Call for Submissions: Filipino American National Historical Society Journal

The Filipino American National Historical Society Journal is an interdisciplinary, peer-reviewed annual journal that publishes, disseminates, and promotes research related to Filipino American history. The journal publishes research by community-based and academic historians, as well as personal histories.

From the editors:

FANHS Journal, Volume 12, 2024 is calling for submissions that focus on the theme of “Building Bridges” with a deadline of March 25, 2024. This issue carries forward the themes from Volume 10 and 11, “Collaborating with Our Ancestors” by drawing on Uncle Fred’s 1996 signature article “The Bridge Generation and Building Bridges ” (FANHS Journal, 1996, Vol. 4).

We envision this volume will reflect the theme of “Building Bridges” through both the content itself and the means through which contributors and editors have collaborated to create that content. “Bridges” calls forth the Bridge Generation, second-generation Filipino Americans born before 1945, who have been foundational to FANHS and to Filipino American history. The theme of “bridging” will highlight the contributions of the Bridge Generation while also making connections to the histories and contributions of multiple generations that have continued to emerge as “bridges” in the post-1945 eras of Filipino American history.  

Uncle Fred’s 1996 article reminds us that “The Bridge Generation was born between 2 World Wars and the [Great] Depression in the middle[,] during that harrowing period of American history into a Pinoy community, always in a state of acculturation…” How have similarly “harrowing periods” or significant local, national, global, and transnational events shaped the histories of Filipino Americans born after 1945? What patterns and contrasts might we see across our diverse histories? In the spirit of being expansive of the many bridges we are building, and the multiple generations born and raised in the post-1945 period of U.S. History, we invite people to submit articles that resonate with the theme of “building bridges.”

Contributions to this volume may encompass building bridges across:

  • Multiple generations and collaborations that pair wisdom with youth voice
  • Academic and community approaches to telling our histories and stories
  • Diverse experiences and stories of growing up Brown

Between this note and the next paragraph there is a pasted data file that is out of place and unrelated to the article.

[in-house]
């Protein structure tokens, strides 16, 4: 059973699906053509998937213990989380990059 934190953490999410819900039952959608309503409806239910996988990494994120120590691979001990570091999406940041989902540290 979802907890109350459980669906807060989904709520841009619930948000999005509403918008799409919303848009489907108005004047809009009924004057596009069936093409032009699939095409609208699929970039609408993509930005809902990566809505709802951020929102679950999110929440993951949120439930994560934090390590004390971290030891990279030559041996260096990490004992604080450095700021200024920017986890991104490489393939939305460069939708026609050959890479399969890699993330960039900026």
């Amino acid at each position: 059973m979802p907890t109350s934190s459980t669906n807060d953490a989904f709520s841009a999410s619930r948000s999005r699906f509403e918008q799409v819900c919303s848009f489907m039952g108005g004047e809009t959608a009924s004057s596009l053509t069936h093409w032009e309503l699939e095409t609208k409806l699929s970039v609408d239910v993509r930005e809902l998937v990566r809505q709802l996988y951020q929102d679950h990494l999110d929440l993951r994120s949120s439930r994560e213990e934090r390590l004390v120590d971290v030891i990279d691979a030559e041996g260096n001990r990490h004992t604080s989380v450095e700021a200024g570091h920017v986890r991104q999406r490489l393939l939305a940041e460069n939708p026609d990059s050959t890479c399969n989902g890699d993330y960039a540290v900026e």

• Past FANHS Journal articles and present day context
  • Geographic diversity
  • Ideas and action

The editors would be particularly excited to see contributions that address histories in the following areas:

  • Filipino language and cultural program(s) in the United States
  • Influxes of Filipinos post-1965
  • 1.5, 3rd, 4th, and later generations of Filipino Americans
  • Visual or performing arts and artists
  • Solidarity and organizational activism
  • Anti-Martial Law movements based in the United States

Finally, we welcome contributions in multiple formats and modalities, including:

  • Written work (e.g., essays, poems, articles)
  • Visual work (e.g., photo essays, prints and other artistic work, video)
  • Mixed modalities (e.g., pictorial essays, zines)
  • Audio (e.g, recorded monologues, abridged oral histories with an accompanying article)

For more information, please see the Author Guidelines.

Whether you are submitting a written, visual, or audio contribution, we are looking for contributions that address the following sections:

 Type of contributionDescription or ExampleSuggested word count
ArtworkArtwork used for the cover or design throughout the FANHS Journal (i.e. photography, visual art, multimedia images)1 page or less 250 words
Collaborating with our Ancestors Tributes and dialogues between past and presentTributes paid to those who have passed and a space for intergenerational conversations between authors of today and classic pieces around enduring issues.  5-10 pages 1250-2500 words
Talk Stories Stories and oral histories  Written conversation or transcription of an oral history/interview of a single person or multiple people. Edited transcription of question-and-answer interview (the full transcription and recording of the interview can be archived with FANHS National).  10-15 pages 2500-3750 words
 Community Research Personal or community research in context  Personal histories, short anecdotes, or community stories situated in larger historical and social contexts.  5-15 pages 1250-3750 words
Academic Article Original scholarship of research or theoryArticle sharing original research or theory, connected to larger research conversations.15-25 pages 3750-6250 words
Reviews Critical assessment of books, films and resources  Reviews and shares publications, books, films, resources related to Filipino American history (full listings can be shared on FANHS website).2-5 pages 500-1250 words
FANHS in Action Contributions that Move Community ForwardPieces that highlight enacting the mission or goals of FANHS, resources and strategies for connecting and activism.2-5 pages 500-1250 words

For more information or questions, please contact

Filipino American National Historical Society (FANHS) Journal

About the Journal

The Filipino American National Historical Society Journal is the only journal devoted exclusively to the identification, gathering, preservation, and dissemination of Filipino American history and culture in the U.S. Learn more here.